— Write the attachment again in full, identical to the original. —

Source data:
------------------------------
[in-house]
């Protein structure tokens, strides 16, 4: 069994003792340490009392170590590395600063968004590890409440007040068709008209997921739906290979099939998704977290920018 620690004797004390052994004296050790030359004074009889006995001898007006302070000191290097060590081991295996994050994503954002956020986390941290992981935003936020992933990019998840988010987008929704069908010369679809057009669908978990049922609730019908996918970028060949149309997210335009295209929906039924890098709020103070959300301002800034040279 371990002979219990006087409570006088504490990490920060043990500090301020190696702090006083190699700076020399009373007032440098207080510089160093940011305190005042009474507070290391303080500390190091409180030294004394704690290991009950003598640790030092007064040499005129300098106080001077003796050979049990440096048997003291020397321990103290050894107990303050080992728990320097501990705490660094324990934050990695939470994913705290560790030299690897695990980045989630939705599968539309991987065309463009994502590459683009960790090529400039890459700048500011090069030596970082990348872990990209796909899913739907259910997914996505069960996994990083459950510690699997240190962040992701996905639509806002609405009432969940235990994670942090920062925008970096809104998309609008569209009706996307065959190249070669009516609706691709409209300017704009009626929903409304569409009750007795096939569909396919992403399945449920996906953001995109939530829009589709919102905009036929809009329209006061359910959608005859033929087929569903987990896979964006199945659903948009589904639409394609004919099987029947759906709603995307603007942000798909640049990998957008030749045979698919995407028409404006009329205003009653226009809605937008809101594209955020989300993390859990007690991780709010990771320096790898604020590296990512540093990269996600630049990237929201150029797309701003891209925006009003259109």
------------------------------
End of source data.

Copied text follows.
[in-house]
């Protein structure tokens, strides 16, 4: 069994003792340490009392170590590395600063968004590890409440007040068709008209997921739906290979099939998704977290920018 620690004797004390052994004296050790030359004074009889006995001898007006302070000191290097060590081991295996994050994503954002956020986390941290992981935003936020992933990019998840988010987008929704069908010369679809057009669908978990049922609730019908996918970028060949149309997210335009295209929906039924890098709020103070959300301002800034040279 371990002979219990006087409570006088504490990490920060043990500090301020190696702090006083190699700076020399009373007032440098207080510089160093940011305190005042009474507070290391303080500390190091409180030294004394704690290991009950003598640790030092007064040499005129300098106080001077003796050979049990440096048997003291020397321990103290050894107990303050080992728990320097501990705490660094324990934050990695939470994913705290560790030299690897695990980045989630939705599968539309991987065309463009994502590459683009960790090529400039890459700048500011090069030596970082990348872990990209796909899913739907259910997914996505069960996994990083459950510690699997240190962040992701996905639509806002609405009432969940235990994670942090920062925008970096809104998309609008569209009706996307065959190249070669009516609706691709409209300017704009009626929903409304569409009750007795096939569909396919992403399945449920996906953001995109939530829009589709919102905009036929809009329209006061359910959608005859033929087929569903987990896979964006199945659903948009589904639409394609004919099987029947759906709603995307603007942000798909640049990998957008030749045979698919995407028409404006009329205003009653226009809605937008809101594209955020989300993390859990007690991780709010990771320096790898604020590296990512540093990269996600630049990237929201150029797309701003891209925006009003259109």